CONCLUSIONS: Our results suggest that genetic variations in five polymorphisms of MMPs and TIMPs are not associated with a high risk of BC. Only MMP1 polymorphism may be related to the risk of BC, notably in 'ever smokers'. Our study suggests that the effects of polymorphisms of MMPs and TIMPs on BC risk deserve further investigation.

Grudny J, Kołakowski J, Kruszewski M, et al.
Association of genetic dependences between lung cancer and chronic obstructive pulmonary disease.
Pneumonol Alergol Pol. 2013; 81(4):308-18 [PubMed] Related Publications
INTRODUCTION: Recent studies have shown an increased risk of lung cancer in patients with bronchial obstructive changes, including patients with COPD. It seems that there are common factors of pathogenesis of both diseases associated with oxidative stress. In the present paper the genes linked to the repair of oxidative damage of DNA, associated with cancer, of iron metabolism and coding proteolytic enzymes were assessed.
MATERIAL AND METHODS: The study was conducted in two groups of patients: 53 patients with non-small cell lung cancer and chronic obstructive pulmonary disease, and 54 patients only with chronic obstructive pulmonary disease. The polymorphisms of the single nucleotide were determined in the case of the majority of genes using the PCR-RFLP method. The statistical analysis of quantitative variables was executed using the Mann-Withney U-test and the test of medians; the analysis of genetic variables was executed using the chi² test.
RESULTS: Regarding the polymorphisms of genes involved in iron metabolism, statistically significant differences between the two groups have been demonstrated only in the case of haptoglobin gene HP1/2. A higher incidence of form 1/1 was found in patients with COPD and a higher incidence of form 1/2 in patients with lung cancer and COPD. Analysis of gene polymorphisms of proteolytic enzymes and inhibitors of the enzyme gene showed statistically significant differences between the two groups only for the MMP3 gene 6A/5A. In the case of the MMP12 gene polymorphism (A-82G) a tendency toward differences in the occurrence of specific alleles was identified.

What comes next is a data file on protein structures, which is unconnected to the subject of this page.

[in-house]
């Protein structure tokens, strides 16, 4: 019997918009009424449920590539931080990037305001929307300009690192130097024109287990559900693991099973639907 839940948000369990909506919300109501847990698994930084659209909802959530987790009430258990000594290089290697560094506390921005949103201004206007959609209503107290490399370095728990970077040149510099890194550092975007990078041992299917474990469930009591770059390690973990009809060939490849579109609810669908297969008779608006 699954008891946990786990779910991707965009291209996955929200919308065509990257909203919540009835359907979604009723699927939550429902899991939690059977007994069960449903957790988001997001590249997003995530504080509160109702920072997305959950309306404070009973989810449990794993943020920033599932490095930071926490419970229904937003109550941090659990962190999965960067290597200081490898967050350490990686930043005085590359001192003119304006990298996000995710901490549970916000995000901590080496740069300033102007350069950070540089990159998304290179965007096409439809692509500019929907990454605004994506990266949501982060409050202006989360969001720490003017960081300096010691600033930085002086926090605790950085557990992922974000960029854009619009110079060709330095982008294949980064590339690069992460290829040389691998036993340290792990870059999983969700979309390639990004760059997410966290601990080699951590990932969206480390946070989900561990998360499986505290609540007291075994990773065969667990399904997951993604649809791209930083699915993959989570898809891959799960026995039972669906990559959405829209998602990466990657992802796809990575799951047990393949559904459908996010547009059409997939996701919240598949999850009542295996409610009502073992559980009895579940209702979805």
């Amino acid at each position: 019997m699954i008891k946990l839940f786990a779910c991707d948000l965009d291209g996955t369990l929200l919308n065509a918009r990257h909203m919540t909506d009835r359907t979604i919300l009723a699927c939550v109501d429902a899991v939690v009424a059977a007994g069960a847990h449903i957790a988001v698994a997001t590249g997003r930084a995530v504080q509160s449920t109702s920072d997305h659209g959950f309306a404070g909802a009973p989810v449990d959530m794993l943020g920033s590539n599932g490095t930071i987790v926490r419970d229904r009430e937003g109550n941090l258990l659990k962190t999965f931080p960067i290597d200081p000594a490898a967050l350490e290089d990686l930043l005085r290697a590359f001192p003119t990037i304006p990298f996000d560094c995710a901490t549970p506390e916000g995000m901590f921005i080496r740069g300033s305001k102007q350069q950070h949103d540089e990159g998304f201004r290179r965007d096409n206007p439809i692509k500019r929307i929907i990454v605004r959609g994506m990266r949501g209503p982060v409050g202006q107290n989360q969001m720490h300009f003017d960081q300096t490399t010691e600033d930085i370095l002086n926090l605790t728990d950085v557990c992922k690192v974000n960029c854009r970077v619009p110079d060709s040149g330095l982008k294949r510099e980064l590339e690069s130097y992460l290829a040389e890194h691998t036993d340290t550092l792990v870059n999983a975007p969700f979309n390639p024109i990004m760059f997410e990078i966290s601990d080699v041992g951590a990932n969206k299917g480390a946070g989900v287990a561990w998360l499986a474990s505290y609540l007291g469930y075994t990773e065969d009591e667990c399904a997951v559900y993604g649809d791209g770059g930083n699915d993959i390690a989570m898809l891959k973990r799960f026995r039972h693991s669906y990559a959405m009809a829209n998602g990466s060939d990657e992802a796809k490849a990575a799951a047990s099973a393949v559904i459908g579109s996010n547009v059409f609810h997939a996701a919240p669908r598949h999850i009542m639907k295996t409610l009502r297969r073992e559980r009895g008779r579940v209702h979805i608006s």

CONCLUSIONS: These results indicate that patients with coincidence of COPD and lung cancer have disorders of the genes involved in iron metabolism, and they have different genetic polymorphisms of proteolytic enzymes comparing to COPD patients.

Chen L, Chen XR, Chen FF, et al.
MicroRNA-107 inhibits U87 glioma stem cells growth and invasion.
Cell Mol Neurobiol. 2013; 33(5):651-7 [PubMed] Related Publications
Glioma stem cells (GSCs) are thought to be critical for resistance to radiotherapy and chemotherapy and for tumor recurrence after surgery in glioma patients. Identification of new therapeutic strategies that can target GSCs may thus be critical for improving patient survival. MicroRNAs (miRNAs) are small non-coding RNAs that function as tumor suppressors or oncogenes. In this study, we confirmed that miR-107 was down-regulated in GSCs. To investigate the role of miR-107 in tumorigenesis of GSCs, a lentiviral vector over-expressing miR-107 in U87GSCs was constructed. We found that over-expression of miR-107 suppressed proliferation and down-regulated Notch2 protein and stem cell marker (CD133 and Nestin) expression in U87GSCs. Furthermore, enhanced miR-107 expression significantly inhibited U87GSC invasion and reduced matrix metalloproteinase-12 expression. miR-107 also suppressed U87GSCs xenograft growth in vivo. These findings suggest that miR-107 is involved in U87GSCs growth and invasion and may provide a potential therapeutic target for glioma treatment.

Larson SR, Zhang X, Dumpit R, et al.
Characterization of osteoblastic and osteolytic proteins in prostate cancer bone metastases.
Prostate. 2013; 73(9):932-40 [PubMed] Free Access to Full Article Related Publications